Meanwhile, Yap announced that the Philippines had procured some 70,000 metric tons of rice under the GSM 100 credit export guarantee program through a tender conducted in the United States on April 8.

No need for panic-buying

"We will continue to bid until we get the desired volume. We dropped the bids for the remaining 30,000 MT because they were too expensive, at some $1,000 a metric ton," he said.

In Manila, Cagayan de Oro Archbishop Antonio Ledesma said there was a sufficient rice supply and the public did not have to resort to panic-buying.

Ledesma, who chairs the National Rural Congress Committee, told the Philippine Daily Inquirer that the appeal against panic-buying rice had the same moral basis as the earlier call of the Catholic Bishops' Conference of the Philippines for rice traders not to hoard their goods.

Like Yap, Ledesma said what was happening was more a "rice price crisis" than a "rice crisis," where a number of factors--including fuel price increases, climate change, natural disasters, and the dry season--contributed to the sudden exorbitant increase in the costs of the primary staple.

Should the panic-buying continue, the CBCP's permanent council is to convene in May to issue a statement making a similar call, he said.

Ledesma called on consumers to buy enough rice for their family and on households to "follow their normal budgeting."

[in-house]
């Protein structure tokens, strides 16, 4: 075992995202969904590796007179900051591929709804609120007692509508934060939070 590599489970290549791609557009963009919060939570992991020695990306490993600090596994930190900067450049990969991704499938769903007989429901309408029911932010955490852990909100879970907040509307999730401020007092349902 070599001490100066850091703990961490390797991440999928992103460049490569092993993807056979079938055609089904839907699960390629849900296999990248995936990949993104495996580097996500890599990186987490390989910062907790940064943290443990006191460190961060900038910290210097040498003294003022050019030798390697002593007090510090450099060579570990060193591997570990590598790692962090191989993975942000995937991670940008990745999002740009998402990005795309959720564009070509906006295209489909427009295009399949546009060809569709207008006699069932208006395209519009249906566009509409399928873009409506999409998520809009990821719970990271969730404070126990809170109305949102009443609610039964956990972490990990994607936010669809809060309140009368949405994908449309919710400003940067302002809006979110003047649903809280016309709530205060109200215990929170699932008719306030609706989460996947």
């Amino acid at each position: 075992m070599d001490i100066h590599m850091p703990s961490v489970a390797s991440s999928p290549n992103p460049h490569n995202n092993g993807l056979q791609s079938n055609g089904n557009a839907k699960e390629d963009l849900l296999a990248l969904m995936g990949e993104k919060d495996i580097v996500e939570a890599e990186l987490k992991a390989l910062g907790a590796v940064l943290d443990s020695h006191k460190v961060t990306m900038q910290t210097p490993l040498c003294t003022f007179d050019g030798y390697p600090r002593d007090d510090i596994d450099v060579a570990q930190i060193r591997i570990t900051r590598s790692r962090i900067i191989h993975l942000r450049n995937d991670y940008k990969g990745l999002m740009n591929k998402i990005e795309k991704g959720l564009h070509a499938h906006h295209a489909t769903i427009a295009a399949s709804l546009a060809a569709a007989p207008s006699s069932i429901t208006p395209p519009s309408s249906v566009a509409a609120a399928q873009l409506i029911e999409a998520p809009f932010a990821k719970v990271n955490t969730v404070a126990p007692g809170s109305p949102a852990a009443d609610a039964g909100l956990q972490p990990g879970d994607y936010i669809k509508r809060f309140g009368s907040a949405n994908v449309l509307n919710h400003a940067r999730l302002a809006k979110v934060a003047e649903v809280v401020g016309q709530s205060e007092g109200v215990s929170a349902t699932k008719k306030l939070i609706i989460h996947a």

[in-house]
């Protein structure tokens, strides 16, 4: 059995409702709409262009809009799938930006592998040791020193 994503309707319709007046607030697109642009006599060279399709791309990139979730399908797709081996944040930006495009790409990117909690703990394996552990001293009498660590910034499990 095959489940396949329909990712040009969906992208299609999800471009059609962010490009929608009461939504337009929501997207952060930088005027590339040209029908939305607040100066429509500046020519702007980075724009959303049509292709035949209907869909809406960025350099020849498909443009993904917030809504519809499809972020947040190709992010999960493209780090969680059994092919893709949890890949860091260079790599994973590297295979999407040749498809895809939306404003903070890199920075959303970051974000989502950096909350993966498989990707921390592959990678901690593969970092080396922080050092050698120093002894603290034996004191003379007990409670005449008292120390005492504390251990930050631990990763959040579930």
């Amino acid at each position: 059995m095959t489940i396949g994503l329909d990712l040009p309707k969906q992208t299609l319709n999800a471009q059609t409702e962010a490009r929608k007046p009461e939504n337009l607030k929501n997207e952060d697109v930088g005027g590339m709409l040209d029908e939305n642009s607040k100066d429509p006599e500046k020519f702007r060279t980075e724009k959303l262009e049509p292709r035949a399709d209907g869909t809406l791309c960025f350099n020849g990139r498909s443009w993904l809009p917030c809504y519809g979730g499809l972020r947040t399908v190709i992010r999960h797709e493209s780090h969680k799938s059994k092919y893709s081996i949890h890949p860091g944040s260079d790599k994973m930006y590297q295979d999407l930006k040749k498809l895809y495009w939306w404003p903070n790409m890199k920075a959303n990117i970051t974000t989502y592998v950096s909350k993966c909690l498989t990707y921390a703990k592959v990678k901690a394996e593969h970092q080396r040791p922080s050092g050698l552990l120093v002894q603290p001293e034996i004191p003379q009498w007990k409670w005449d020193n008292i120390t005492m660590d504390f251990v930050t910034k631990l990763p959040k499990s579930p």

Partnership with DA

"This is also the reason the Bigasan ng Parokya has identified recipients of NFA (National Food Authority) rice and has limited the sale of the rice to three kilograms per buyer," he said.

In a press conference Friday at the CBCP head office in Intramuros, Manila, Manila Auxiliary Bishop Broderick Pabillo said the NFA rice distribution arrangement with the Department of Agriculture (DA) was only for the duration of the "crisis."

Pabillo, who chairs the CBCP's National Secretariat for Social Action (Nassa), said the partnership with the DA had been going on for two to three years. However, he said, the supply of NFA rice given to the Nassa network was limited, and not all of the targeted beneficiaries, the poorest of the poor in the communities, had been able to avail themselves of the staple.

Not permanent

He said the DA's recent tapping of the Nassa network was intended to strengthen the continuing Church project.

"This [arrangement with the DA) should not be permanent," Pabillo said, pointing out that the Church had no capability in terms of human resources and expertise to become the permanent distributor of NFA rice.

He stressed that the agreement with the DA only tapped the Nassa to ensure that NFA rice was distributed to some 300 to 500 poorest of the poor in different communities, starting in Metro Manila.

Pabillo also said the dioceses would come up with a list of recipients who had previously been surveyed and certified to be among the poorest in the communities.

He said Caritas Manila would be implementing the project.

pic-04111104140855 - Rice price crisis, not food crisis - Philippine Laws
FOOD SECURITY. Soldiers deployed as security escorts during rice distribution,
 watch a large crowd of residents waiting to buy cheap priced government rice
outside the National Food Authority warehouse in Manila Friday



Inquirer.net


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Re: Rice price crisis, not food crisis
« Reply #1 on: April 12, 2008, 04:03:07 AM »
Luoya sa ato no kay maglinyahay intawon aron makapalit ug bugas.
Mahal pa jud!
"There's no perfect life, but we can let God fill it with perfect moments"